Welsh Water fined £20,000 for beach pollution

Welsh Water has been penalised by the maximum fine available to magistrates for polluting a bathing beach with a storm sewage overflow at the height of the holiday season.

The incident came to light during a routine inspection of Welsh Water's Saundersfoot sewage treatment works, near Tenby, in June 1993. A National Rivers Authority (NRA) officer noticed that the plant was discharging storm sewage to the Saundersfoot stream following heavy rain.

The stream is a particularly sensitive watercourse because it flows into the sea across Saundersfoot beach, which is designated under the 1976 EC Directive on bathing water quality.

The works' discharge consent specifies that it should not allow an overflow of storm sewage except after a once-in-50-years rainfall event. The storm in this case had not been an event of this severity, and the company compounded the offence by failing to inform the NRA of the discharge, as required by its consent.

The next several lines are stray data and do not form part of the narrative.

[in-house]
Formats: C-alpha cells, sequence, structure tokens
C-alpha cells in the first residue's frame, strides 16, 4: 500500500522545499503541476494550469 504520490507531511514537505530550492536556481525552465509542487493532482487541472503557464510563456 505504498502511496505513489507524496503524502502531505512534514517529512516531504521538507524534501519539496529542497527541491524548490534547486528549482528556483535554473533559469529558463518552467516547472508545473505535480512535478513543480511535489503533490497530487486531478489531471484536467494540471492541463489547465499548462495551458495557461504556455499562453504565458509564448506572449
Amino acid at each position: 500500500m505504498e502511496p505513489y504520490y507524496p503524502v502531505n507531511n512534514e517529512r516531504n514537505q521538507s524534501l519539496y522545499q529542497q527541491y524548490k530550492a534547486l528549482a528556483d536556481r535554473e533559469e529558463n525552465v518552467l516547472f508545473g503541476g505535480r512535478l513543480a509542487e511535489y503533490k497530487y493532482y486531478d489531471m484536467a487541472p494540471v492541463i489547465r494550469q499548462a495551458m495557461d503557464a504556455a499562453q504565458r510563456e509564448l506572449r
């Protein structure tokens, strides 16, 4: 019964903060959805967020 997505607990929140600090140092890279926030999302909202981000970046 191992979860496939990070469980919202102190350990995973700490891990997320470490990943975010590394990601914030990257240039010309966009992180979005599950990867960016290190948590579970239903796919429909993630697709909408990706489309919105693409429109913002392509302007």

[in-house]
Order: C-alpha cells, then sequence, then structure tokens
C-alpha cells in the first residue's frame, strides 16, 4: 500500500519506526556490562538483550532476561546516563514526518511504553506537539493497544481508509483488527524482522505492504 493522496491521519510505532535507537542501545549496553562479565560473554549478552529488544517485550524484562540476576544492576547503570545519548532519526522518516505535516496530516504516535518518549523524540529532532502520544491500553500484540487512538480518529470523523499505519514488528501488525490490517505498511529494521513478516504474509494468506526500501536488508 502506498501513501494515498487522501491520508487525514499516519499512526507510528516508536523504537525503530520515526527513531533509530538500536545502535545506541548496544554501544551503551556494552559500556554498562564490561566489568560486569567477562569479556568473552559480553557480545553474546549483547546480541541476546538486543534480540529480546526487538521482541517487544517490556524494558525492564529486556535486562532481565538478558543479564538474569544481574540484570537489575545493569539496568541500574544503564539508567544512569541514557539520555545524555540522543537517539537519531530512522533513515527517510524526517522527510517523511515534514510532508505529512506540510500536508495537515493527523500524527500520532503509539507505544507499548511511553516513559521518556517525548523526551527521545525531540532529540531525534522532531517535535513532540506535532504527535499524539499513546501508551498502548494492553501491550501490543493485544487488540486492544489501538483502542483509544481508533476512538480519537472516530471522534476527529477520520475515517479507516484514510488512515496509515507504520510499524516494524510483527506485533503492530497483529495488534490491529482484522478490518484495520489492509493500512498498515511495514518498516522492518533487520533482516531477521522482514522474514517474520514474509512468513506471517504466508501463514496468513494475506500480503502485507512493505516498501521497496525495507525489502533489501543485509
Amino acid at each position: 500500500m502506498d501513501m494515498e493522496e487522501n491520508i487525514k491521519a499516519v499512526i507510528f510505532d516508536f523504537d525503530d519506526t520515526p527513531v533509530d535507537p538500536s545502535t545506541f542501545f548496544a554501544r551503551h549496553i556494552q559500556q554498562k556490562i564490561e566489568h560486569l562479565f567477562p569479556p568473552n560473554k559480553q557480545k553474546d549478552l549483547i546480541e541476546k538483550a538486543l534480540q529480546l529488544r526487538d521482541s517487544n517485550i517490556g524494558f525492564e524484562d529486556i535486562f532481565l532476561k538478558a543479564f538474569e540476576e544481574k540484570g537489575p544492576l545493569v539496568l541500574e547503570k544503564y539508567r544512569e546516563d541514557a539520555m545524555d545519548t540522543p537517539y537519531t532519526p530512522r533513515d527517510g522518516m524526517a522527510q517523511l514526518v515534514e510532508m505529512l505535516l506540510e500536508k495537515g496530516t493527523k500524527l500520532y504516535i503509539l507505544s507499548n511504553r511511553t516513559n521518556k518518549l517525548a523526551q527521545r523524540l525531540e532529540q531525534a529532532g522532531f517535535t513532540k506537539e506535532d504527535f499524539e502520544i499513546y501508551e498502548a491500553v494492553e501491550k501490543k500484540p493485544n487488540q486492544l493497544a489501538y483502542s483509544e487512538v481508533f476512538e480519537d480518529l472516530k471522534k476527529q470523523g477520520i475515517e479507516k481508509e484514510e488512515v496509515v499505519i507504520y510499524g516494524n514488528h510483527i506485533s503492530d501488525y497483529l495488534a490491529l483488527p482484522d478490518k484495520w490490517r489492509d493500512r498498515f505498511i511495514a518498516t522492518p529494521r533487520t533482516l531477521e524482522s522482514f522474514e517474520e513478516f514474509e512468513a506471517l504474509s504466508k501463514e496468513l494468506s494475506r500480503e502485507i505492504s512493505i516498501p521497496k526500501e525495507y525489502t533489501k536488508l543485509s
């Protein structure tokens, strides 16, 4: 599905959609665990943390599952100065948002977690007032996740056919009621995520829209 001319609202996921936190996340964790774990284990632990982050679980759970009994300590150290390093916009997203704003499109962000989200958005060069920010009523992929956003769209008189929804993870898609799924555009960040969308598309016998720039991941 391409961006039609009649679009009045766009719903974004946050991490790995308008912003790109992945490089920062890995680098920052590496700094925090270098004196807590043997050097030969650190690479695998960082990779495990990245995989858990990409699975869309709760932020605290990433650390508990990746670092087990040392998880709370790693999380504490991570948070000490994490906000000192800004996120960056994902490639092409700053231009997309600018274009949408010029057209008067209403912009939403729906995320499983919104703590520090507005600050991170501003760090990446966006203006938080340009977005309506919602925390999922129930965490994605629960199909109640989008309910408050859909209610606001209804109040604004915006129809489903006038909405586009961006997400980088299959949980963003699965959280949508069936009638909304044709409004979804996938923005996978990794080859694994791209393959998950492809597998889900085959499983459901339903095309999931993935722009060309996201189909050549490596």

NRA samples of seawater from the beach showed that the discharge would have caused a failure of the Directive if formal samples had been taken on that day or on either of the two days following. Preseli and Pembrokeshire District Council erected signs to warn bathers of the poor water quality.

The NRA pressed two charges of causing sewage effluent to be discharged to controlled waters contrary to a discharge consent, under sections 85(3) and 85(6) of the Water Resources Act 1991. Welsh Water pleaded guilty before Tenby magistrates on 15 December. It was fined £20,000 and ordered to pay costs of £2,264.

The case bears some similarity to an incident at Sandsend near Scarborough, when sewage contaminated a stream flowing across a beach during a Bank Holiday weekend (ENDS Report 221, p 44 ). Yorkshire Water was fined £75,000 for two offences, despite claiming that contractors' errors were to blame. The fine was reduced to £15,000 on appeal last July.

ENDS' recent analysis of the prosecutions taken by the NRA since its formation in 1989 showed that Welsh Water had more prosecutions to its name than any company except British Coal (ENDS Repot 230, pp 44-45). However, in 1993 it was only prosecuted twice and the Saundersfoot incident appears to be its only prosecution this year. From a bad start following privatisation, Welsh Water now appears to be improving its performance - quite the reverse of the trend in North West Water's pollution record (see p 37 ).

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